The Moderna Covid-19 vaccine has been given approval for use in children aged 12 to 17 by the UK medical watchdog.
It is the second coronavirus jab to be authorised for the young age group, with the Pfizer vaccine being granted approval earlier this year.
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‘Safe and effective’
The Medicines and Healthcare products Regulatory Agency (MHRA) has said the Moderna jab - also known as the Spikevax vaccine - is “safe and effective” among children aged 12 and over.
The regulator added that it will be the decision of the Joint Committee on Vaccination and Immunisation (JCVI) to advise the government whether this age group should be offered this vaccine.
At the moment, some children aged 12 to 15 are only offered the Pfizer vaccine if they are considered to be clinically vulnerable.
However, it was recently announced that all 16 and 17 year-olds in England will be offered the chance to book their first Covid-19 vaccine before 23 August.
It has not yet been confirmed whether the Moderna vaccine will be offered as part of this rollout.
Dr June Raine, MHRA chief executive, said: “I am pleased to confirm that the Covid-19 vaccine made by Moderna has now been authorised in 12 to 17-year-olds. The vaccine is safe and effective in this age group.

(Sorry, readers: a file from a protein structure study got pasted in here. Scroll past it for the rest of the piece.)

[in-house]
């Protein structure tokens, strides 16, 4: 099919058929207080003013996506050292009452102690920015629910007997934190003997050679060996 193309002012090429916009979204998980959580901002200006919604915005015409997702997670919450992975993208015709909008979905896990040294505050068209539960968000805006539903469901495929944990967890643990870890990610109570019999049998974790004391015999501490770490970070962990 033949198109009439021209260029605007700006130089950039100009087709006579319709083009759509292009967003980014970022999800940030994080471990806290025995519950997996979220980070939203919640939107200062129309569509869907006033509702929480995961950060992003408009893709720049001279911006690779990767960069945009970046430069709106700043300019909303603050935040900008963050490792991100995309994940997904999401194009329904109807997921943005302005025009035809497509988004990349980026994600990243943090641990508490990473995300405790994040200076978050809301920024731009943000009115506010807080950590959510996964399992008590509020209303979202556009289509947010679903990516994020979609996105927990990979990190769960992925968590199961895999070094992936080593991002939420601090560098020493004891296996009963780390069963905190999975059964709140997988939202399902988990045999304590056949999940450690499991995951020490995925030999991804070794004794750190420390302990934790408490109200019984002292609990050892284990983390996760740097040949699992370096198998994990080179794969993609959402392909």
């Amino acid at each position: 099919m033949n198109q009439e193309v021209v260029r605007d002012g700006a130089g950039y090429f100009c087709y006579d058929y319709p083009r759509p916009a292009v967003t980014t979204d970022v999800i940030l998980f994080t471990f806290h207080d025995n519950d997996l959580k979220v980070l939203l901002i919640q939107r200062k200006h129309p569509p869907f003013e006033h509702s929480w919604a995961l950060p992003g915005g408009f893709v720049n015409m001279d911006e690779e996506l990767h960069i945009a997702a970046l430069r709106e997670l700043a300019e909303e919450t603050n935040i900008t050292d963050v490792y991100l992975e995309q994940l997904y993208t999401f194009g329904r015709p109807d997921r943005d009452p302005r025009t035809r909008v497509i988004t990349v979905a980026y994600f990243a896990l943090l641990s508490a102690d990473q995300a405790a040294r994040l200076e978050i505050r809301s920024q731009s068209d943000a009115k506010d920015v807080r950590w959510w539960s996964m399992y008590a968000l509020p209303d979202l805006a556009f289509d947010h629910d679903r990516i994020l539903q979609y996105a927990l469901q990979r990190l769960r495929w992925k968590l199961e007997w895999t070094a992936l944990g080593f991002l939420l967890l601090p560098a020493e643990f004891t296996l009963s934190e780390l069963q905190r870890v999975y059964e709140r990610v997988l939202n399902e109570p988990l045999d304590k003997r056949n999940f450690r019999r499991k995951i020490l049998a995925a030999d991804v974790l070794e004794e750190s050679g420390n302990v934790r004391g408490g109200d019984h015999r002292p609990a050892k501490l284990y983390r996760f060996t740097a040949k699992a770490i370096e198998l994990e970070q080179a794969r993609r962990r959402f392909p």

“We have in place a comprehensive safety surveillance strategy for monitoring the safety of all UK-approved Covid-19 vaccines and this surveillance will include the 12 to 17-year age group.”
Awaiting formal recommendation
The Department of Health and Social Care (DHSC) has said it has now asked the JCVI for its formal recommendation on whether to administer the Moderna vaccine to people aged 12 to 17.
Until a recommendation is made, all young people aged 16 to 17, clinically vulnerable children aged 12 to 15, and people who live with adults who are immunosuppressed, will all be offered a first dose of a Pfizer vaccine by Monday 23 August.
In Northern Ireland, the Moderna jab has already been approved for use in children aged 12 under an extension of the approval from the European Medicines Agency in July.
Unlike several other countries, which have been successfully vaccinating youngsters for some time, the UK has taken a much more cautious approach to routinely offering the Covid-19 jab to children.
Officials only recently confirmed the extension of the vaccination programme to 16 and 17 year-olds, with a target of offering a first dose to all teens this month.
It is hoped that by offering the jab to teens, it will allow them to build up some level of immunity before the start of the next school year in September.
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